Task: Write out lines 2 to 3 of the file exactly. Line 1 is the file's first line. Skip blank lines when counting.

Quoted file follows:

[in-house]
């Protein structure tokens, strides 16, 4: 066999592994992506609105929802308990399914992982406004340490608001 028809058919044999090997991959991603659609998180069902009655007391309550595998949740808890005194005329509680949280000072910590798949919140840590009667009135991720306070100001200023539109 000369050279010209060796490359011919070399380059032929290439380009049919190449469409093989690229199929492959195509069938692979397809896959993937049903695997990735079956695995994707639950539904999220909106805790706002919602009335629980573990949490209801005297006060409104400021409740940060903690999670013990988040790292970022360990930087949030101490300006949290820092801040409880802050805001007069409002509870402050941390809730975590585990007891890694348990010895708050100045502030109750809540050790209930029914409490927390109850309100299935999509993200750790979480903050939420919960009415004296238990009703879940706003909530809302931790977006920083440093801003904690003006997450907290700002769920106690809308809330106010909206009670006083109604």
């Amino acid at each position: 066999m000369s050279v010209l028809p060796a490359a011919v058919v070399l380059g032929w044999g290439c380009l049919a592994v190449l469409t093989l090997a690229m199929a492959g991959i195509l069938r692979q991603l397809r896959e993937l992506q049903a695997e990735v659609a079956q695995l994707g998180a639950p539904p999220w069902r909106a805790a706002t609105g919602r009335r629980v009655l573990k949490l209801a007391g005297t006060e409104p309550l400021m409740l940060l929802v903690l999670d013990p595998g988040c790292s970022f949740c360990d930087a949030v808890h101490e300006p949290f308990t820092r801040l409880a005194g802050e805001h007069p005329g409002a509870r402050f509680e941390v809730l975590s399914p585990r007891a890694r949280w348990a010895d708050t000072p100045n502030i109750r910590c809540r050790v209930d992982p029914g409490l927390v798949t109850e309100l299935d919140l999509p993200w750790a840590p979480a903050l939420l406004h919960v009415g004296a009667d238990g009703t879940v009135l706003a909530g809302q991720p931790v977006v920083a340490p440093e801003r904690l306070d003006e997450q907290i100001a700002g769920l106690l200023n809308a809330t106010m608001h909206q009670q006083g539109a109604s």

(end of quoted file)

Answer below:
């Protein structure tokens, strides 16, 4: 066999592994992506609105929802308990399914992982406004340490608001 028809058919044999090997991959991603659609998180069902009655007391309550595998949740808890005194005329509680949280000072910590798949919140840590009667009135991720306070100001200023539109 000369050279010209060796490359011919070399380059032929290439380009049919190449469409093989690229199929492959195509069938692979397809896959993937049903695997990735079956695995994707639950539904999220909106805790706002919602009335629980573990949490209801005297006060409104400021409740940060903690999670013990988040790292970022360990930087949030101490300006949290820092801040409880802050805001007069409002509870402050941390809730975590585990007891890694348990010895708050100045502030109750809540050790209930029914409490927390109850309100299935999509993200750790979480903050939420919960009415004296238990009703879940706003909530809302931790977006920083440093801003904690003006997450907290700002769920106690809308809330106010909206009670006083109604």
């Amino acid at each position: 066999m000369s050279v010209l028809p060796a490359a011919v058919v070399l380059g032929w044999g290439c380009l049919a592994v190449l469409t093989l090997a690229m199929a492959g991959i195509l069938r692979q991603l397809r896959e993937l992506q049903a695997e990735v659609a079956q695995l994707g998180a639950p539904p999220w069902r909106a805790a706002t609105g919602r009335r629980v009655l573990k949490l209801a007391g005297t006060e409104p309550l400021m409740l940060l929802v903690l999670d013990p595998g988040c790292s970022f949740c360990d930087a949030v808890h101490e300006p949290f308990t820092r801040l409880a005194g802050e805001h007069p005329g409002a509870r402050f509680e941390v809730l975590s399914p585990r007891a890694r949280w348990a010895d708050t000072p100045n502030i109750r910590c809540r050790v209930d992982p029914g409490l927390v798949t109850e309100l299935d919140l999509p993200w750790a840590p979480a903050l939420l406004h919960v009415g004296a009667d238990g009703t879940v009135l706003a909530g809302q991720p931790v977006v920083a340490p440093e801003r904690l306070d003006e997450q907290i100001a700002g769920l106690l200023n809308a809330t106010m608001h909206q009670q006083g539109a109604s």